"Then one day Olivia's newspapers and magazines lay on her doorstep, untouched. The Corvette sat sullen under a tan canvas cover dotted with fallen jacaranda flowers like mementos of loss. Just the sight of the landlocked Corvette made me wish I had some Percodan left. I settled for some leftover codeine cough syrup Marvel had in her medicine chest. The sticky cloying taste lingered as I sat on my ripcord bedspread and combed my hair with Olivia's comb. I was in awe of her perfection. A woman who would throw out a handmade tortoiseshell comb just because it was missing a tooth. I wondered if she really made love to men for money, what that was like. Prostitute. Whore. What did they really mean anyway? Only words. My mother would hate that, but it was true. Words trailing their streamers of judgment. A wife got money from her husband and nobody said anything. And if Olivia's boyfriends gave her money? So what?
I combed my hair and made a French twist, imagining myself as Olivia. I stalked the small room, walking the way she walked, hips first, like a runway model. What difference did it make if she was a whore. It sounded like ventriloquism to even say it. I hated labels anyway. People didn't fit in slots - prostitute, housewife, saint - like sorting the mail. We were so mutable, fluid with fear and desire, ideals and angles, changeable as water. I ran her stocking up my leg, smelled the Ma Griffe.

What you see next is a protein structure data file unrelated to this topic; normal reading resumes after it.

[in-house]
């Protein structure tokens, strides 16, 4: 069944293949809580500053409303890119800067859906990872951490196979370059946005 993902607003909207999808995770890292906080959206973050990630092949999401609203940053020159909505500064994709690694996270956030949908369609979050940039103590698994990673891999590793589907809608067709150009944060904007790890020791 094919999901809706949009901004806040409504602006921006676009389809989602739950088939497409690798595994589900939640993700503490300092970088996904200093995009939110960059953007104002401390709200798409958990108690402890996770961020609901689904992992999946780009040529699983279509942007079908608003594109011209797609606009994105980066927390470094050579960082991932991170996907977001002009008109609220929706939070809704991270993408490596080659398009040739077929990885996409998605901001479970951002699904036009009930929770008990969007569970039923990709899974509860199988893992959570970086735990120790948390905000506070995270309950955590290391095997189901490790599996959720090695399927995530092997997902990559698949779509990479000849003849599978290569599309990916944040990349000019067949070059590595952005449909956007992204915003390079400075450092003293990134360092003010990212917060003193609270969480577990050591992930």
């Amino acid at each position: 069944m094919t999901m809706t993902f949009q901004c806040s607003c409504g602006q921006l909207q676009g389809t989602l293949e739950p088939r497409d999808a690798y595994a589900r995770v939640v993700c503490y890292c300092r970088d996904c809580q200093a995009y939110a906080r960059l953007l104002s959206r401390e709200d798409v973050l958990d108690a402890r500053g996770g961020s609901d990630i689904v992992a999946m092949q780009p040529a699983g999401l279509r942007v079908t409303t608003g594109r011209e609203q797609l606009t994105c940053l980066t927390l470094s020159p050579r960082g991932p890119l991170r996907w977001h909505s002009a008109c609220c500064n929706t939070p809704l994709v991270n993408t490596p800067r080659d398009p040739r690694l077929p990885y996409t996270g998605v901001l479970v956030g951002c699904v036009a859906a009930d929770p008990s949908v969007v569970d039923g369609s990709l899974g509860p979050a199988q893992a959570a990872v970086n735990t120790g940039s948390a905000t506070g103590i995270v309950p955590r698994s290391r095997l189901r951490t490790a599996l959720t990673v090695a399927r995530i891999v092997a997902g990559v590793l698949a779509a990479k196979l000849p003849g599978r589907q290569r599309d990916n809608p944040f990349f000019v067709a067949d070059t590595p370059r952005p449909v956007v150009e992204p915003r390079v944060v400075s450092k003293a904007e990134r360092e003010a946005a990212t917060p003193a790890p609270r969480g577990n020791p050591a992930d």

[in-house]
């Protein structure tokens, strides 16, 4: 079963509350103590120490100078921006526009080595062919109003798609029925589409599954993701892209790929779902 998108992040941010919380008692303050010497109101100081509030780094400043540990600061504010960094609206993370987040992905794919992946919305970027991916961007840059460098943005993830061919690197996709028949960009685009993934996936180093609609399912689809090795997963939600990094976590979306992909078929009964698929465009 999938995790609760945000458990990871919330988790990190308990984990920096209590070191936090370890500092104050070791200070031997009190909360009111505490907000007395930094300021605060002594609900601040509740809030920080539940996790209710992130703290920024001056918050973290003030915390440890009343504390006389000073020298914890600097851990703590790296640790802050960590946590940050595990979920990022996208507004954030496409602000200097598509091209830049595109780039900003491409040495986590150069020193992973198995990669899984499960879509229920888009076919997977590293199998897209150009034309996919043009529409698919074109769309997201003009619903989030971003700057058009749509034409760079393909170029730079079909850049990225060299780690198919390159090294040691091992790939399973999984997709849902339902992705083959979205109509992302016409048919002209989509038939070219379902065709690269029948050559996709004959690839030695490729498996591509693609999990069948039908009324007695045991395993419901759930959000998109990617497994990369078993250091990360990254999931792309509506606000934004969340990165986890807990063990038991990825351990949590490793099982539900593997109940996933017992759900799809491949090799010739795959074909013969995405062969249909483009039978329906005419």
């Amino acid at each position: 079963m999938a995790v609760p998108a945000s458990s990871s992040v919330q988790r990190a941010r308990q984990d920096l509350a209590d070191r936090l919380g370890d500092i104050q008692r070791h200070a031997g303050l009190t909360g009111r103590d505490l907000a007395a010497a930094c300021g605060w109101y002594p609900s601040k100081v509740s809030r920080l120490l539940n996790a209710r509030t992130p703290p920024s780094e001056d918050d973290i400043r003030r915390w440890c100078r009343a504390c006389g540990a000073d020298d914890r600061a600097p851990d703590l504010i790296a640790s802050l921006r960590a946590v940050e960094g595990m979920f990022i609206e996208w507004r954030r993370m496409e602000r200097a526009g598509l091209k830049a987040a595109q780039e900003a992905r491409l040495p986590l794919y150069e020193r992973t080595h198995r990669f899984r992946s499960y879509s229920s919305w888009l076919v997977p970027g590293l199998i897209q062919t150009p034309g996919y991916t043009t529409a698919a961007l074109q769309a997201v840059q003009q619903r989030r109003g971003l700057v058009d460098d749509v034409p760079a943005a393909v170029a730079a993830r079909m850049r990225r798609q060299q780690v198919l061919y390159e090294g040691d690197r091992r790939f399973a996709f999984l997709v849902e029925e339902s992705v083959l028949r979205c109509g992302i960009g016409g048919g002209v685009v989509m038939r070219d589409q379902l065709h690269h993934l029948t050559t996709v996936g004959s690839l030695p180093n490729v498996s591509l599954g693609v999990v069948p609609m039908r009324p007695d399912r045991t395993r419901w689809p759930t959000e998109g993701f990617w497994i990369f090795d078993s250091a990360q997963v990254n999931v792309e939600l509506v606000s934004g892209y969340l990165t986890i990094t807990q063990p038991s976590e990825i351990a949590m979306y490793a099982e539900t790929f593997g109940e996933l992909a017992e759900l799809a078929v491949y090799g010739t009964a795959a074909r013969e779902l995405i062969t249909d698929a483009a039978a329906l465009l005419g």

I imagined she'd gone to Paris, that she was sitting at a cafe, having a cloudy Pernod and water, scarf tied to her purse like the women in her French Vogue. I imagined she was with the BMW man, the quiet one with gold cuff links who liked jazz. I'd imagined them often, dancing in the old-fashioned way in her living room, hardly moving their feet, his cheek resting on the top of her close-waved hair. That's how I saw her in Paris. Staying up till late in a jazz club only black Parisians knew, in a cellar on the Rive Gauche, dancing. I could see the champagne and the way their eyes closed, and they weren't thinking of anything but more of the same."
Extract from 'White Oleander' by Janet Fitch. (pp 122-3; Virago Publ. 1999.)
Local Council By-Elections April 2017
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